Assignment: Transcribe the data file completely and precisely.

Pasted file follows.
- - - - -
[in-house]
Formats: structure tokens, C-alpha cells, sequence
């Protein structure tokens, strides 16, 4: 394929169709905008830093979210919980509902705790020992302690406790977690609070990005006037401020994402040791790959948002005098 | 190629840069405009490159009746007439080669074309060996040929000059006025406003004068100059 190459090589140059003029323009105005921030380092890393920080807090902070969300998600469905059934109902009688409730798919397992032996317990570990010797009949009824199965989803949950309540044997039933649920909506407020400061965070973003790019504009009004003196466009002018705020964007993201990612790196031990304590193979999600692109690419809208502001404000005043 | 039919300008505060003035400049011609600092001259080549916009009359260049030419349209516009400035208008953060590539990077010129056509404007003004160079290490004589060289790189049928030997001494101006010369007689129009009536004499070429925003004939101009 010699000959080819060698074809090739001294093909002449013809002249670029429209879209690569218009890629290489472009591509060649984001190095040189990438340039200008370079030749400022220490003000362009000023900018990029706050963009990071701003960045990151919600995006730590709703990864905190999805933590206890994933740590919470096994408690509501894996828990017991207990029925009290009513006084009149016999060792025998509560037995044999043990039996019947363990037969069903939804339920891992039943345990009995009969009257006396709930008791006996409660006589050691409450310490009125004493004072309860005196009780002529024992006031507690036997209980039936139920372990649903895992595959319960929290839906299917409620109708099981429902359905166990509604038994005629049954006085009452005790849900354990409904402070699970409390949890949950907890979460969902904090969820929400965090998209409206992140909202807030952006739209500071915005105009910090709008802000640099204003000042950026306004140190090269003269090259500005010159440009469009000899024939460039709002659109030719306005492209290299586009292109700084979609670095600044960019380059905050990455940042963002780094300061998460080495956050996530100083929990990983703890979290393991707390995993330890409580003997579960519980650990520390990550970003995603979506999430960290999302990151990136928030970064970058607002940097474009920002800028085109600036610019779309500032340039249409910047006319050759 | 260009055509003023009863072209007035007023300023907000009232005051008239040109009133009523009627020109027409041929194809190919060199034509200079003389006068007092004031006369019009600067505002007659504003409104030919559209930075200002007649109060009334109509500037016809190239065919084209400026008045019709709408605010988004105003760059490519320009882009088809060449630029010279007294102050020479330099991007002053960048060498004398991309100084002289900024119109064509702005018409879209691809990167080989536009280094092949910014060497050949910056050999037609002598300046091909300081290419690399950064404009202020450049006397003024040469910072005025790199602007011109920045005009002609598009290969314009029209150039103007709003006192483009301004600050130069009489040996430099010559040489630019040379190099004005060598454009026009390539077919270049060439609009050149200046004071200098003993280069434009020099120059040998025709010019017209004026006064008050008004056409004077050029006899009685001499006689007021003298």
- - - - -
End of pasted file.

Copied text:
[in-house]
Formats: structure tokens, C-alpha cells, sequence
């Protein structure tokens, strides 16, 4: 394929169709905008830093979210919980509902705790020992302690406790977690609070990005006037401020994402040791790959948002005098 | 190629840069405009490159009746007439080669074309060996040929000059006025406003004068100059 190459090589140059003029323009105005921030380092890393920080807090902070969300998600469905059934109902009688409730798919397992032996317990570990010797009949009824199965989803949950309540044997039933649920909506407020400061965070973003790019504009009004003196466009002018705020964007993201990612790196031990304590193979999600692109690419809208502001404000005043 | 039919300008505060003035400049011609600092001259080549916009009359260049030419349209516009400035208008953060590539990077010129056509404007003004160079290490004589060289790189049928030997001494101006010369007689129009009536004499070429925003004939101009 010699000959080819060698074809090739001294093909002449013809002249670029429209879209690569218009890629290489472009591509060649984001190095040189990438340039200008370079030749400022220490003000362009000023900018990029706050963009990071701003960045990151919600995006730590709703990864905190999805933590206890994933740590919470096994408690509501894996828990017991207990029925009290009513006084009149016999060792025998509560037995044999043990039996019947363990037969069903939804339920891992039943345990009995009969009257006396709930008791006996409660006589050691409450310490009125004493004072309860005196009780002529024992006031507690036997209980039936139920372990649903895992595959319960929290839906299917409620109708099981429902359905166990509604038994005629049954006085009452005790849900354990409904402070699970409390949890949950907890979460969902904090969820929400965090998209409206992140909202807030952006739209500071915005105009910090709008802000640099204003000042950026306004140190090269003269090259500005010159440009469009000899024939460039709002659109030719306005492209290299586009292109700084979609670095600044960019380059905050990455940042963002780094300061998460080495956050996530100083929990990983703890979290393991707390995993330890409580003997579960519980650990520390990550970003995603979506999430960290999302990151990136928030970064970058607002940097474009920002800028085109600036610019779309500032340039249409910047006319050759 | 260009055509003023009863072209007035007023300023907000009232005051008239040109009133009523009627020109027409041929194809190919060199034509200079003389006068007092004031006369019009600067505002007659504003409104030919559209930075200002007649109060009334109509500037016809190239065919084209400026008045019709709408605010988004105003760059490519320009882009088809060449630029010279007294102050020479330099991007002053960048060498004398991309100084002289900024119109064509702005018409879209691809990167080989536009280094092949910014060497050949910056050999037609002598300046091909300081290419690399950064404009202020450049006397003024040469910072005025790199602007011109920045005009002609598009290969314009029209150039103007709003006192483009301004600050130069009489040996430099010559040489630019040379190099004005060598454009026009390539077919270049060439609009050149200046004071200098003993280069434009020099120059040998025709010019017209004026006064008050008004056409004077050029006899009685001499006689007021003298």